RaeLynne has been involved heavily with the National Park Service ever since her time as a middle school teacher. RaeLynne loves having students learn beyond the four walls of their classrooms and her strength lies in the creation of partnerships and programs in K-12 education and in entities like the National Park Service. For five years RaeLynne was the Coordinator of Social Studies for Baltimore City Public Schools. In that time she received Every Kid in the Park grants to send all 6,000 fourth graders in Baltimore City to National Park Service sites that aligned to their fourth grade curriculum. She created History Field Day in Baltimore's Patterson Park, was involved in the planning and execution of the 7,000 student living flag at Fort McHenry National Monument and Historic Shrine (FOMC), and launched a program with Baltimore National Heritage Area named Kids In Kayaks, which yearly put hundreds of 8th graders in kayaks learning about the history surrounding the Chesapeake Bay Watershed. RaeLynne was heavily involved with FOMC, acting as their Teacher-Ranger-Teacher and was in their first cohort of Park for Every Classroom teachers. Once RaeLynne moved to her position in the Central Office she already knew first hand the benefits of Place Based Education from her time in the classroom and her partnership with FOMC, and she made it a priority in her work there. RaeLynne has her Master of Education from the University of Maryland at College Park and in 2015 was recognized nationally with the HISTORY Award for Service for her work establishing the National History Day research program in Baltimore City Public Schools.
Delia's work focuses on building sustainable communities through place-based education, civic engagement and dialogue, and school/community partnerships. She is a frequent trainer, speaker, and facilitator in these areas throughout the United States and Central/Eastern Europe, for organizations that include US National Park Service, US Forest Service, Appalachian Trail Conservancy, Iditarod Historic Trail Alliance, Shelburne Farms, and QLF/Atlantic Center for the Environment. Her wealth of experience in place-based education includes serving as Director of the Center for Place-based Learning and Community Engagement; teaching masters level classes in Environmental Education and Interpretation at Antioch University New England; and serving as lead trainer for the Appalachian Trail’s Trail to Every Classroom program, and the Iditarod Trail to Every Classroom program. Delia is the co-author of Questing: A Guide to Creating Community Treasure Hunts published by University Press of New England; Learning to Make Choices for the Future: Connecting Public Lands, Schools and Communities Through Place-based Learning and Civic Engagement; and Community Vision to Action Forums: An Organizers Guide to Participatory Planning; which have collectively been translated into six languages.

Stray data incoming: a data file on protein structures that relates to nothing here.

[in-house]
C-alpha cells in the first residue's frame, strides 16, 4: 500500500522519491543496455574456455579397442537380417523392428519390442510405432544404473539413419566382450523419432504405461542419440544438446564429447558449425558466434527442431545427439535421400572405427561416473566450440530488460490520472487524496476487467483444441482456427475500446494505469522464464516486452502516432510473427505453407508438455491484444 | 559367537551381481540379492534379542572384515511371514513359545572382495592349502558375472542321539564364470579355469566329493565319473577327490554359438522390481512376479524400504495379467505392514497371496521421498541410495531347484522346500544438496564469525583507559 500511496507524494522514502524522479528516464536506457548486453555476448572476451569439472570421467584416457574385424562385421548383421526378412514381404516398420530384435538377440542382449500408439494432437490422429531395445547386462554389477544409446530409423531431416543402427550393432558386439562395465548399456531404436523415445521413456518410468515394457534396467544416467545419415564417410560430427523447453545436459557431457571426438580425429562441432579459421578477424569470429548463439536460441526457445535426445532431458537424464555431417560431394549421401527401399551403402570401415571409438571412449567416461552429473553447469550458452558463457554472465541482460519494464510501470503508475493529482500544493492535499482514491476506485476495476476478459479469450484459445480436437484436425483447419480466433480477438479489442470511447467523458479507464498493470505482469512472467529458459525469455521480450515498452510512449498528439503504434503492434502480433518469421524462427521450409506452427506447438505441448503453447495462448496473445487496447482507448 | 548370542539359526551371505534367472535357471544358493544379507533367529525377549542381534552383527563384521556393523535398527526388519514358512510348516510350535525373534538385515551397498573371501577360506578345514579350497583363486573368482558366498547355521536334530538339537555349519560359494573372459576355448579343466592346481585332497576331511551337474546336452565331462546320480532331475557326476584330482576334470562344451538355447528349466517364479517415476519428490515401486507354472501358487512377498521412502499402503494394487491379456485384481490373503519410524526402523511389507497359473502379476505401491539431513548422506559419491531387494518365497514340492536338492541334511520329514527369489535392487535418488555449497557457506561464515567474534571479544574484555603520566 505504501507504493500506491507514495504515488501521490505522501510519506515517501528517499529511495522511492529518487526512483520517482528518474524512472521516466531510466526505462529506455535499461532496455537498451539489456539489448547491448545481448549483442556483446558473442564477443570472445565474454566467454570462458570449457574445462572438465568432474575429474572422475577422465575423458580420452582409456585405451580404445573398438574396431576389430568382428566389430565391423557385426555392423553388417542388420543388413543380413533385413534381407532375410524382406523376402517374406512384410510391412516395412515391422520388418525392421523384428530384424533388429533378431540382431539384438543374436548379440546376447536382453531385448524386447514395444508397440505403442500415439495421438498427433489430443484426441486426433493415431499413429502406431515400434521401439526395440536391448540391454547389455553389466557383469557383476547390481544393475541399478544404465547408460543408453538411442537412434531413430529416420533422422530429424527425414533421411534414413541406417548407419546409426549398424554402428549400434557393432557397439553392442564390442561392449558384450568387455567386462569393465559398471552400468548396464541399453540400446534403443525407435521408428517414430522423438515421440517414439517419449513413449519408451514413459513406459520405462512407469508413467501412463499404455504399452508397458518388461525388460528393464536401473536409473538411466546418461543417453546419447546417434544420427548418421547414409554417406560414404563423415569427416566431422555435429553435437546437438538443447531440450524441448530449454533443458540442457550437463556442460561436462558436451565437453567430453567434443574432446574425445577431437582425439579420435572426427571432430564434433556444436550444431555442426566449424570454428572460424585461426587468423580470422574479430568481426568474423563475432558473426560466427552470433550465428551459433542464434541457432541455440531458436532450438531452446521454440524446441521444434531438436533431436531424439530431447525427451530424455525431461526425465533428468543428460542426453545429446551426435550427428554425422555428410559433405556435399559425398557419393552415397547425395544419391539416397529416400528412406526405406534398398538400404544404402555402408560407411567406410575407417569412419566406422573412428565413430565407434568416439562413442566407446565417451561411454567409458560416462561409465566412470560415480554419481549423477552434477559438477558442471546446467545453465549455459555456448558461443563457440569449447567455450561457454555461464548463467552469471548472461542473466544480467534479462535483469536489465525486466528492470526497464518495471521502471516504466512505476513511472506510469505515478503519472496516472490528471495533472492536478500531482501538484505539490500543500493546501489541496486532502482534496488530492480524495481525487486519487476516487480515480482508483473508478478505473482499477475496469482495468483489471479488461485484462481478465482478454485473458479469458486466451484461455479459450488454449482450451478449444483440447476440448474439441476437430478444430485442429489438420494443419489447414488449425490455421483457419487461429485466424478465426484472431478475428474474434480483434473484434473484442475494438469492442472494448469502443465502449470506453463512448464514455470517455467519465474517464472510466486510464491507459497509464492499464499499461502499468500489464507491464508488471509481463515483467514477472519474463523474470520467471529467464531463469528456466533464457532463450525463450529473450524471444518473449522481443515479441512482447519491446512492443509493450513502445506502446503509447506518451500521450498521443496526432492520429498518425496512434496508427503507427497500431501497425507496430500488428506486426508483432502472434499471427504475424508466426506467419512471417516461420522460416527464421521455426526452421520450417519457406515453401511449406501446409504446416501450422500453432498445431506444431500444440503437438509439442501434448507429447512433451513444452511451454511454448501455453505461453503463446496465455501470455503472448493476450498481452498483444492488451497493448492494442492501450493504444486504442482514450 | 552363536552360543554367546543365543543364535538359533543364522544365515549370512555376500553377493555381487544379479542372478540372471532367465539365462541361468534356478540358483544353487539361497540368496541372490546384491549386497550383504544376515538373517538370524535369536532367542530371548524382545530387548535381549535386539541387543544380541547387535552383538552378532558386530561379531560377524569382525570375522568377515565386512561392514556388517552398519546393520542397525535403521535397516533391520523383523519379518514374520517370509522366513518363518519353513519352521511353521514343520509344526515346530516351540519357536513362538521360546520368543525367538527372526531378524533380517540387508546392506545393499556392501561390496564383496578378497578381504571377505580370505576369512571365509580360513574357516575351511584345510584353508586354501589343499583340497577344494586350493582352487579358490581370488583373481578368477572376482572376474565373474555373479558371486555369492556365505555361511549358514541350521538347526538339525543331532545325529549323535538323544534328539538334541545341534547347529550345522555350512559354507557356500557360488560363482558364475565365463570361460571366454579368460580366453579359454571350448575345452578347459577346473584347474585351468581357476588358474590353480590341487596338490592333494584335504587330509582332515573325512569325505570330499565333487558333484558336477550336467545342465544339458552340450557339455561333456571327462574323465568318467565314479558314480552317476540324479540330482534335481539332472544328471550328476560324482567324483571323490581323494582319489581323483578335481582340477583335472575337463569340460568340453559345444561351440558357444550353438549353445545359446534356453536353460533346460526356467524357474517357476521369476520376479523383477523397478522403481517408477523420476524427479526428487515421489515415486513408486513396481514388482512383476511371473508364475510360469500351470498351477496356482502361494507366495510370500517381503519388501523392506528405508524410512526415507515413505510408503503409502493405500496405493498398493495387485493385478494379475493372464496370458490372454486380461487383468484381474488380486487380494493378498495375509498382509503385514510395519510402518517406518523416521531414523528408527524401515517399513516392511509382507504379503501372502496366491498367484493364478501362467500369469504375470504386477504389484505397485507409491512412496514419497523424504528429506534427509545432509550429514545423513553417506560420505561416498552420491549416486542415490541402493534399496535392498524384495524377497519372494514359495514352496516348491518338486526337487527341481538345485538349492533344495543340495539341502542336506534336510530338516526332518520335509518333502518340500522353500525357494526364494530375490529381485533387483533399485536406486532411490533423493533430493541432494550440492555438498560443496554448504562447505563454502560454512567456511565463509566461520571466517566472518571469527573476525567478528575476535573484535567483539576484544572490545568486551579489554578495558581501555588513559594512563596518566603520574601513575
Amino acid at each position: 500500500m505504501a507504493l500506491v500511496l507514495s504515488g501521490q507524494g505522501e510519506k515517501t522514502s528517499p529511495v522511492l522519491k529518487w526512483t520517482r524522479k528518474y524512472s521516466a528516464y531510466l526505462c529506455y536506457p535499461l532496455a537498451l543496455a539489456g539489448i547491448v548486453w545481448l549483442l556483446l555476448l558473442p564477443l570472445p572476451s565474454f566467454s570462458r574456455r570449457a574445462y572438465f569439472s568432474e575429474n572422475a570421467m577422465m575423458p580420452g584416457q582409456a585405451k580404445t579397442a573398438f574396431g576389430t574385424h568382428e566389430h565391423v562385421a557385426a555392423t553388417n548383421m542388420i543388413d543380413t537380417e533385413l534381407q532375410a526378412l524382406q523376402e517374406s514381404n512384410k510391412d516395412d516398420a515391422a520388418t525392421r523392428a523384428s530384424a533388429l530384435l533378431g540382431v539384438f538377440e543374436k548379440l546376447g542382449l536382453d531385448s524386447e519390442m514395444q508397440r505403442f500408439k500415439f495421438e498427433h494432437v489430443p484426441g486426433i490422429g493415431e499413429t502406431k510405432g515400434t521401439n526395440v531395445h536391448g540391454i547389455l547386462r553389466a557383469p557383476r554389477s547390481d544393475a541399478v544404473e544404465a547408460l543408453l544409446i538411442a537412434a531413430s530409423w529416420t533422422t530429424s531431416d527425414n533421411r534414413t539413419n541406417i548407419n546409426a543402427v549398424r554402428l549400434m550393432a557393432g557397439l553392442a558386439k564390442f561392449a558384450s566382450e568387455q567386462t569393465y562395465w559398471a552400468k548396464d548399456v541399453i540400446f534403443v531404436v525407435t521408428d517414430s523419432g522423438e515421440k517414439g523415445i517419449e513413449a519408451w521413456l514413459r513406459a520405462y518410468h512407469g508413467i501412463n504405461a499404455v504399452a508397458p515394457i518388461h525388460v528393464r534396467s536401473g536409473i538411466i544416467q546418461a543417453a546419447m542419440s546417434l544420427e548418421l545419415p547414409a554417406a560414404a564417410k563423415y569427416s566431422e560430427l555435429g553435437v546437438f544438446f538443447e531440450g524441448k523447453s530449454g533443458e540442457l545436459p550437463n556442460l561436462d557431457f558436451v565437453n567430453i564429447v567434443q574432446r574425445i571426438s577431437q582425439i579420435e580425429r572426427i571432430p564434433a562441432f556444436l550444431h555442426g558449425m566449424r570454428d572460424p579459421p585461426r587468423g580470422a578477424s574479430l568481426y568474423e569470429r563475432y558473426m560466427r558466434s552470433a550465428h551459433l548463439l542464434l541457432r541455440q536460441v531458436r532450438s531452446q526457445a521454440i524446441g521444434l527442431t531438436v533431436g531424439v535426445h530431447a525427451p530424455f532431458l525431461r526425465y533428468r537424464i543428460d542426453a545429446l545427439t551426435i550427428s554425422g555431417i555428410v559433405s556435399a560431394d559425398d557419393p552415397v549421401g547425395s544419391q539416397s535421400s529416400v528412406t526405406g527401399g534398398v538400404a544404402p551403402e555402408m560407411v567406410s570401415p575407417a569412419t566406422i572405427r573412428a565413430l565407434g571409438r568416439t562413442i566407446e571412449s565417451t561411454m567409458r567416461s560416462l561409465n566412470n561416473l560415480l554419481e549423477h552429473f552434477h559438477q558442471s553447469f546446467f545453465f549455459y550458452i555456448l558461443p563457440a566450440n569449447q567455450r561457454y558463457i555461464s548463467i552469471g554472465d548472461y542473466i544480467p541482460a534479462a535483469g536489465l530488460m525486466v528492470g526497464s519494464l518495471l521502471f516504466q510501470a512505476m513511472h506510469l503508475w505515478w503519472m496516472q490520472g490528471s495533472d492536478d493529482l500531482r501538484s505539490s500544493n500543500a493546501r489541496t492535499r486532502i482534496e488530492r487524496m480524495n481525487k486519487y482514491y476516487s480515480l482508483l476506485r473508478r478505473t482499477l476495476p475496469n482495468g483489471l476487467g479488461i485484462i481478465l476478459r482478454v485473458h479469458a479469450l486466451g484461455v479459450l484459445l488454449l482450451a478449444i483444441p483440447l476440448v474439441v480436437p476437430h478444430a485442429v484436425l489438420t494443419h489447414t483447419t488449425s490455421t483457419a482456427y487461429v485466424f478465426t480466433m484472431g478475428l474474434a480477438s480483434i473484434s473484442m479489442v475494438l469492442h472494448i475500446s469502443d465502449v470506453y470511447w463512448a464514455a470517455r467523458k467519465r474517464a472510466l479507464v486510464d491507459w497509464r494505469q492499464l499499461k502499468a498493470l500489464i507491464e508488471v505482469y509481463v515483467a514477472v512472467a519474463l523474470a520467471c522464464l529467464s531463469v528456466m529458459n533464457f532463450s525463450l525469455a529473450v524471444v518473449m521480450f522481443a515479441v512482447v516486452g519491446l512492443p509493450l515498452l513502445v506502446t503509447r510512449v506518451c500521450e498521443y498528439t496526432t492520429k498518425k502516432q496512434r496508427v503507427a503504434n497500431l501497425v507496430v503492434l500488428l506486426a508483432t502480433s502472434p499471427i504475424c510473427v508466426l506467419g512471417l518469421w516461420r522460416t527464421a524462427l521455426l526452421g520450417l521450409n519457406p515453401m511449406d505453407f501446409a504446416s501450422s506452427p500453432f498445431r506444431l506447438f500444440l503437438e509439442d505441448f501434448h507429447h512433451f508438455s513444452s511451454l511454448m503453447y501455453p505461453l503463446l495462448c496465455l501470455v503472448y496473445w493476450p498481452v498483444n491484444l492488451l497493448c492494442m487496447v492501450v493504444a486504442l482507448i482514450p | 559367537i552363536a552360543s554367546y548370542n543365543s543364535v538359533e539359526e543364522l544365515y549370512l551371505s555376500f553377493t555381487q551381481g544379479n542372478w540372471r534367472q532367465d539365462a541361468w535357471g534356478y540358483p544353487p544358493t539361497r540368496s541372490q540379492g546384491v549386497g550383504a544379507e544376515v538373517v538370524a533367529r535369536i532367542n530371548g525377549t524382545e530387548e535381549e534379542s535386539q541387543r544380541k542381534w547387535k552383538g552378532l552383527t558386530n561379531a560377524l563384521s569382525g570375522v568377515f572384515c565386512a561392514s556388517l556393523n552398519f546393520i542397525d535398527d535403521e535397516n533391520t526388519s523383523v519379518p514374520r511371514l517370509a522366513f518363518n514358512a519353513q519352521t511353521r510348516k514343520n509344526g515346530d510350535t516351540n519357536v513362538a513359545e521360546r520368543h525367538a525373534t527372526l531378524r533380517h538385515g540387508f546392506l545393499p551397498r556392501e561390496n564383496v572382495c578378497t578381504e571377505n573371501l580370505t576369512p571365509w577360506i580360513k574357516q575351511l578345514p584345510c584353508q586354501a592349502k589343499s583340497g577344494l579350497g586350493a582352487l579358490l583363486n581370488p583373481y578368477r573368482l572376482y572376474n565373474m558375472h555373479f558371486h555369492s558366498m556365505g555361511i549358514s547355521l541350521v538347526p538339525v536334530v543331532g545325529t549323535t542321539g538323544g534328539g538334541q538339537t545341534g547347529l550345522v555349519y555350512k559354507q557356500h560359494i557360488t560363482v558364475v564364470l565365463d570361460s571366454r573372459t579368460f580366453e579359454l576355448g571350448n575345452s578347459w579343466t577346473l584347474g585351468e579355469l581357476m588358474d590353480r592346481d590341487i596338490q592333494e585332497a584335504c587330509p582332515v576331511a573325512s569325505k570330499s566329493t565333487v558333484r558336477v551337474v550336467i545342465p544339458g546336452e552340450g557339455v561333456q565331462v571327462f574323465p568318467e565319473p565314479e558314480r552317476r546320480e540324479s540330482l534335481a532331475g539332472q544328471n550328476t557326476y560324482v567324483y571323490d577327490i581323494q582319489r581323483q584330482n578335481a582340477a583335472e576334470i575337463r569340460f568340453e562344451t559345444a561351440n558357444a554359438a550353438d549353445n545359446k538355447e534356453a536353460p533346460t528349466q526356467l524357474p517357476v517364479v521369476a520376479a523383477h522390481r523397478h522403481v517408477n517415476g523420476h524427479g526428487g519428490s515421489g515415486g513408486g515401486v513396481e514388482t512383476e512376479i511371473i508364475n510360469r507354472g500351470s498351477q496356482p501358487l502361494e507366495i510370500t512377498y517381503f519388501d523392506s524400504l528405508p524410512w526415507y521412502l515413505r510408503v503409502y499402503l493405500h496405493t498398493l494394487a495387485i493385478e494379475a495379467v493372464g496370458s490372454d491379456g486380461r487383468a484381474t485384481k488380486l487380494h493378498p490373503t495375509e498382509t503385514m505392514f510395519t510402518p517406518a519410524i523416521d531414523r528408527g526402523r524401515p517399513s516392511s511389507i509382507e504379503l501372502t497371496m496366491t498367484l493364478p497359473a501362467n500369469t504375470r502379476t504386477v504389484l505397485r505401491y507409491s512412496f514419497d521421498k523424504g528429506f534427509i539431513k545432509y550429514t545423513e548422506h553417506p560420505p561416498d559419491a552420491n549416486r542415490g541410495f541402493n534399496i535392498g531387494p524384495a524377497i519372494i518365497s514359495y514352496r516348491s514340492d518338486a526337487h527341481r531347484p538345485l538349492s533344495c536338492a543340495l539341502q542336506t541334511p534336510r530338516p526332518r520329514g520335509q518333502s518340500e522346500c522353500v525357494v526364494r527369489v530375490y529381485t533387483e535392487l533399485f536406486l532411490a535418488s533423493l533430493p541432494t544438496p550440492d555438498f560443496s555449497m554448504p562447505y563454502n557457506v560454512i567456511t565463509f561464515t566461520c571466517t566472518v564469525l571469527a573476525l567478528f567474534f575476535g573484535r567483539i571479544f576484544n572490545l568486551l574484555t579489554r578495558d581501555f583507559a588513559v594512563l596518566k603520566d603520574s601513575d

Region 1 Education Program Manager for the National Park Service
Matt Jacobs is a passionate educator, advocate, and practitioner of heritage conservation who comes to us from the National Parks of New York Harbor (NPNH) where he serves as their Education Program Manager, providing and coordinating a variety of education, training, recreation, employment and VIP opportunities for youth at NPS sites in NYC and throughout the region. His primary responsibility is leading a partnership with the New York City Department of Education at the Stephen T Mather Building Arts and Craftsmanship High School (Mather), a Career and Technical Education (CTE) High School in Manhattan where students receive instruction in carpentry, masonry, decorative arts and landscape stewardship and broad exposure to the NPS and other public lands and historical sites. Through hands-on project based engagement, over 400 Mather students each year build college and career readiness while laying the foundations for a life of craftsmanship, stewardship and engaged citizenship.
Prior to his position at NPNH, Matt worked as a historic architect and preservation specialist for the NER’s Historic Architecture Conservation and Engineering Center (HACE) in Lowell, MA, leading and supporting cultural resource stewardship projects at parks across the NER. He got his start with the NPS while in architecture school, through a summer position with the Historic American Engineering Record (HAER), part of the Heritage Documentation Program.
Even when not working, he can often be found at NPS sites and historic house museums with his wife; trying to instill in their four kids a passion for nature, culture, art and history. Involved in a variety of faith-based and community organizations, he finds respite at home with the family, their 7 chickens and cat named Luna.